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The hypervisor is not alone in its task of administering the guest domains on the system. A special privileged domain called Domain0 serves as an administrative interface to Xen. In a Xen system, Domain0 actually implements some of the functionality we described as being logically a function of the hypervisor. This allows the Xen hypervisor to be a thin layer.

Domain0 is the first domain launched when the system is booted, and it can be used to create and configure all other regular guest domains. Domain0 is also called Dom0 and, similarly, a regular guest domain is called a DomU or unprivileged domain.

Domain0 has direct physical access to all hardware, and it exports the simplified generic class devices to each DomU. Rather than emulating the actual physical devices exactly, the hypervisor exposes idealized devices. For example, the guest domain views the network card as a generic network class device or the disk as a generic block class device. Domain0 runs a device driver specific to each actual physical device and then communicates with other guest domains through an asynchronous shared memory transport.

Domain0 can also delegate responsibility for a particular device to another domain. A driver domain is a DomU that runs a minimal kernel and the backend for a particular device. This has the advantage of moving the complexity and risk of device management out of the Domain0. Moving device management to driver domains can make the system more stable because hardware drivers are notoriously the most error-prone code in an operating system. A driver domain could be stopped and restarted to recover from an error, while stopping and restarting Domain0 can disrupt the entire system.

The physical device driver running in Domain0 or a driver domain is called a backend, and each guest with access to the device runs a generic device frontend driver. The backends provide each frontend with the illusion of a generic device that is dedicated to that domain. The backend understands the details of the real physical device and packages the generic device requests from each frontend into the appropriate form for forwarding to the hardware. Backends also implement the sharing and multiple accesses required to give multiple guest domains the illusion of their own dedicated copy of the device. In general, a smaller and simpler Domain0 is better for the security and stability of the system. Moving device management into driver domains is just one example of this. Although Domain0 typically runs a general purpose operating system, it is wise to use Domain0 strictly for the administration of virtual machines on the system. It is highly recommended that you limit the user level code installed and running in Domain0 to only those applications that are essential to administration of the virtual machines on the system. All other applications can be run in a guest domain. Similarly, it is best to close all unnecessary network ports in Domain0. Overall, a bare-bones Domain0 is less vulnerable to attack or accidental software fault.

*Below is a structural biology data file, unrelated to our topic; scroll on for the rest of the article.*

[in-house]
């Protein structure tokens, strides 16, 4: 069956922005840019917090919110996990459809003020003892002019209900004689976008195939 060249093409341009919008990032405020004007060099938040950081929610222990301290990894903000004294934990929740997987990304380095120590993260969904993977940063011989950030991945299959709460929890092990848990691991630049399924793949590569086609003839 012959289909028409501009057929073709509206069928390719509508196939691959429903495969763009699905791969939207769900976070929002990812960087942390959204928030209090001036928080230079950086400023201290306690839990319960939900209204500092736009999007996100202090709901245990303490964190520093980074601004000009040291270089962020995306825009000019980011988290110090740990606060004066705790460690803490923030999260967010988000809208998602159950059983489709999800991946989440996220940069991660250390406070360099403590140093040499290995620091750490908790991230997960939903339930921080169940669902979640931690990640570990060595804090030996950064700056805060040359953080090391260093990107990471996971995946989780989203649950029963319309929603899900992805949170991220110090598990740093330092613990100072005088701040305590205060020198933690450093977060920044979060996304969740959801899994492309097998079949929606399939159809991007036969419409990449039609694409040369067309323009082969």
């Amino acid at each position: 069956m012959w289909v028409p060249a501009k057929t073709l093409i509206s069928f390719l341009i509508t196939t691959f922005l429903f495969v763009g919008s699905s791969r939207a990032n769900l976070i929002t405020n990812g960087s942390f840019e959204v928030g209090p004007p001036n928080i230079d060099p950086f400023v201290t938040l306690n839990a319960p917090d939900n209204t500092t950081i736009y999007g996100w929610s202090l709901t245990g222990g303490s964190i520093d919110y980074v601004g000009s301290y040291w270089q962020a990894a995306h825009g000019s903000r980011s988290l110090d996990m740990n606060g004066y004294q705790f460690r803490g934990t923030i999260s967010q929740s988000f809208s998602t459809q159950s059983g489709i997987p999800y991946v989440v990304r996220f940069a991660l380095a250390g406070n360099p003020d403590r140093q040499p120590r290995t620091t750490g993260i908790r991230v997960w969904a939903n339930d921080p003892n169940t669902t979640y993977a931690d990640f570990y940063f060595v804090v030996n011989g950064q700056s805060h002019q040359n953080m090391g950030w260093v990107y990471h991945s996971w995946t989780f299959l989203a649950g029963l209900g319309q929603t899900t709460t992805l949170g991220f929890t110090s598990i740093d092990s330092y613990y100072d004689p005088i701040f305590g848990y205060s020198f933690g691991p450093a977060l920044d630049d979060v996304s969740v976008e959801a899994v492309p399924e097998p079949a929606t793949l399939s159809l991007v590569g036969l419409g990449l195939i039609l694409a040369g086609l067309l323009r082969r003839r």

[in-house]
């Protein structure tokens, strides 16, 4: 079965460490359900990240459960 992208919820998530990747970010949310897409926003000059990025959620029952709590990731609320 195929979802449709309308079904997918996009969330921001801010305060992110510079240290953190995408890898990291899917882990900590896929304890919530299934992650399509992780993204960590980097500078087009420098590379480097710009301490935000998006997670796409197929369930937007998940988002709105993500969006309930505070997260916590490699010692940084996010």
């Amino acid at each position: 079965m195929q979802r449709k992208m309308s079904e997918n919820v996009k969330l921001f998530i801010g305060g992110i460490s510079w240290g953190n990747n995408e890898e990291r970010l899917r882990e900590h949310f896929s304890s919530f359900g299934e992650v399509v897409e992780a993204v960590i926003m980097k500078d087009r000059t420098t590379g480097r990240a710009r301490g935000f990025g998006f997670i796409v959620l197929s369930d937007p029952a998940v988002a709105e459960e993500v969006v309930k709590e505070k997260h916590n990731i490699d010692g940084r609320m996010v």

We summarize this comparison of Domain0, driver domains and regular guest domains in Table 3.1.

Table 3.1. Comparing Domain0, Driver Domains, and Regular Guest Domains


Privilege Level



Domain0, Dom0

Privileged domain

Bare-bones OS

Controls physical hardware.

Applications to create and configure other domains only or physical device access

Used to create and configure other domains to other domains.

Physical device drivers

Interface to allow other guests to access physical devices controlled

Driver domain

Privileged domain

Bare-bones OS

Guest domain that is given physical access to a device for the purpose of sharing that device among other domains.

Physical device drivers

Interface to allow other guests to access physical devices controlled

Throughout this book, we use the term Driver Domain to refer to a guest with physical access to the device hardware. Domain0 is often used for this purpose. Running device drivers in Domain0 is typically the simplest and most straightforward configuration.

Regular guest domain, DomU

Unprivileged (by default)

General-purpose OS

Typically virtual device.

User level applications access only; must run a frontend driver for multiplexed drivers shared with other domains.

May be granted direct physical access to a device, but best to avoid if possible.

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